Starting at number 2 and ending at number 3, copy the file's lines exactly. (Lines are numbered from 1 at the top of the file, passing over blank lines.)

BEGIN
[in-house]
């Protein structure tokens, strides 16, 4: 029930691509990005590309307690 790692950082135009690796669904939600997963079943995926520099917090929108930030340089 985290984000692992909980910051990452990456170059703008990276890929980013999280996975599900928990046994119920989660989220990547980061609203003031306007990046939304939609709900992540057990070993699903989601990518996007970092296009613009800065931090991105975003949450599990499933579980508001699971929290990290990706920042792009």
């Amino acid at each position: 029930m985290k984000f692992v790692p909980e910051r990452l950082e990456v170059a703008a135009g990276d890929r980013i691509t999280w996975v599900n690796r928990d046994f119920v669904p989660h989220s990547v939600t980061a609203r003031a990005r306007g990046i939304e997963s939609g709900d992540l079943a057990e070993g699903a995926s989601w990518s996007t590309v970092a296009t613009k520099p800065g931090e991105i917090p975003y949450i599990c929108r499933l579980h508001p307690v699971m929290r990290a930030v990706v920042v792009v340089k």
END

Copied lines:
């Protein structure tokens, strides 16, 4: 029930691509990005590309307690 790692950082135009690796669904939600997963079943995926520099917090929108930030340089 985290984000692992909980910051990452990456170059703008990276890929980013999280996975599900928990046994119920989660989220990547980061609203003031306007990046939304939609709900992540057990070993699903989601990518996007970092296009613009800065931090991105975003949450599990499933579980508001699971929290990290990706920042792009």
């Amino acid at each position: 029930m985290k984000f692992v790692p909980e910051r990452l950082e990456v170059a703008a135009g990276d890929r980013i691509t999280w996975v599900n690796r928990d046994f119920v669904p989660h989220s990547v939600t980061a609203r003031a990005r306007g990046i939304e997963s939609g709900d992540l079943a057990e070993g699903a995926s989601w990518s996007t590309v970092a296009t613009k520099p800065g931090e991105i917090p975003y949450i599990c929108r499933l579980h508001p307690v699971m929290r990290a930030v990706v920042v792009v340089k």